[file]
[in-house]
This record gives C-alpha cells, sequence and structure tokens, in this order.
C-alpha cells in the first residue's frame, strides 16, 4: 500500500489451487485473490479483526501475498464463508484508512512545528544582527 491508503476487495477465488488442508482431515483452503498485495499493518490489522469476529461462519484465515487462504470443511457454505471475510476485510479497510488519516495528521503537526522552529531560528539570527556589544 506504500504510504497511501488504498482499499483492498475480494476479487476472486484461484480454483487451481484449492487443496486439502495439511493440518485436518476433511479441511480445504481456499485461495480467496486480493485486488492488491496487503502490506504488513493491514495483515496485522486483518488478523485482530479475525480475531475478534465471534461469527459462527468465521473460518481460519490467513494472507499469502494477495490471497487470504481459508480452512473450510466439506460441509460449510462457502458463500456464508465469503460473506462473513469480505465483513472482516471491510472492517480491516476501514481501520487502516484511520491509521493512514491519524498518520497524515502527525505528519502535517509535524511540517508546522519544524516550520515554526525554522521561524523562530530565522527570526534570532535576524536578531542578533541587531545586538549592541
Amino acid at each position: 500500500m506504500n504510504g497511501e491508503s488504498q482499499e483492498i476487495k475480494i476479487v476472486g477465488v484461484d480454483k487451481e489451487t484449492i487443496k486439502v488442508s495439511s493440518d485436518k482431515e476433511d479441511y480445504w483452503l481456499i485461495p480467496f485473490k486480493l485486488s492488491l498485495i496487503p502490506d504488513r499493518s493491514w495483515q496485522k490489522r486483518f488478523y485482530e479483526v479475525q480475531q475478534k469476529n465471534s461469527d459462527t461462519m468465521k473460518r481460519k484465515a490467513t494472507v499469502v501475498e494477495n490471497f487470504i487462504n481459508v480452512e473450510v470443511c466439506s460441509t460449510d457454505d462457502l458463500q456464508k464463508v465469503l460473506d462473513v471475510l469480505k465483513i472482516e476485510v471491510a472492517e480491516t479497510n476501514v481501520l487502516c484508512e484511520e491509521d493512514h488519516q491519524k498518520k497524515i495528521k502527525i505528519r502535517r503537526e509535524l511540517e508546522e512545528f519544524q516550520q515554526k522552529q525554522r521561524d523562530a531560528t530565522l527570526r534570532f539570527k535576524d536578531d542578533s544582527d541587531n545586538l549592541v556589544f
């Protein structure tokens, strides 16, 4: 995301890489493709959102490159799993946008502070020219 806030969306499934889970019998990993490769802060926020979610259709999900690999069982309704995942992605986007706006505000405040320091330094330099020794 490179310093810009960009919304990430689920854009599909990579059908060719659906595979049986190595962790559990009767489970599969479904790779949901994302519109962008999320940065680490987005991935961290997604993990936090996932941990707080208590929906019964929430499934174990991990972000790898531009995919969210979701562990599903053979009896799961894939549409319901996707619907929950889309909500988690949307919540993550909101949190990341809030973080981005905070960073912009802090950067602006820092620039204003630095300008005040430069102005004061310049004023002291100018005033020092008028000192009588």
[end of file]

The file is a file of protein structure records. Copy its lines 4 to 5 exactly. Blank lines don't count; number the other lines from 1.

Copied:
Amino acid at each position: 500500500m506504500n504510504g497511501e491508503s488504498q482499499e483492498i476487495k475480494i476479487v476472486g477465488v484461484d480454483k487451481e489451487t484449492i487443496k486439502v488442508s495439511s493440518d485436518k482431515e476433511d479441511y480445504w483452503l481456499i485461495p480467496f485473490k486480493l485486488s492488491l498485495i496487503p502490506d504488513r499493518s493491514w495483515q496485522k490489522r486483518f488478523y485482530e479483526v479475525q480475531q475478534k469476529n465471534s461469527d459462527t461462519m468465521k473460518r481460519k484465515a490467513t494472507v499469502v501475498e494477495n490471497f487470504i487462504n481459508v480452512e473450510v470443511c466439506s460441509t460449510d457454505d462457502l458463500q456464508k464463508v465469503l460473506d462473513v471475510l469480505k465483513i472482516e476485510v471491510a472492517e480491516t479497510n476501514v481501520l487502516c484508512e484511520e491509521d493512514h488519516q491519524k498518520k497524515i495528521k502527525i505528519r502535517r503537526e509535524l511540517e508546522e512545528f519544524q516550520q515554526k522552529q525554522r521561524d523562530a531560528t530565522l527570526r534570532f539570527k535576524d536578531d542578533s544582527d541587531n545586538l549592541v556589544f
């Protein structure tokens, strides 16, 4: 995301890489493709959102490159799993946008502070020219 806030969306499934889970019998990993490769802060926020979610259709999900690999069982309704995942992605986007706006505000405040320091330094330099020794 490179310093810009960009919304990430689920854009599909990579059908060719659906595979049986190595962790559990009767489970599969479904790779949901994302519109962008999320940065680490987005991935961290997604993990936090996932941990707080208590929906019964929430499934174990991990972000790898531009995919969210979701562990599903053979009896799961894939549409319901996707619907929950889309909500988690949307919540993550909101949190990341809030973080981005905070960073912009802090950067602006820092620039204003630095300008005040430069102005004061310049004023002291100018005033020092008028000192009588």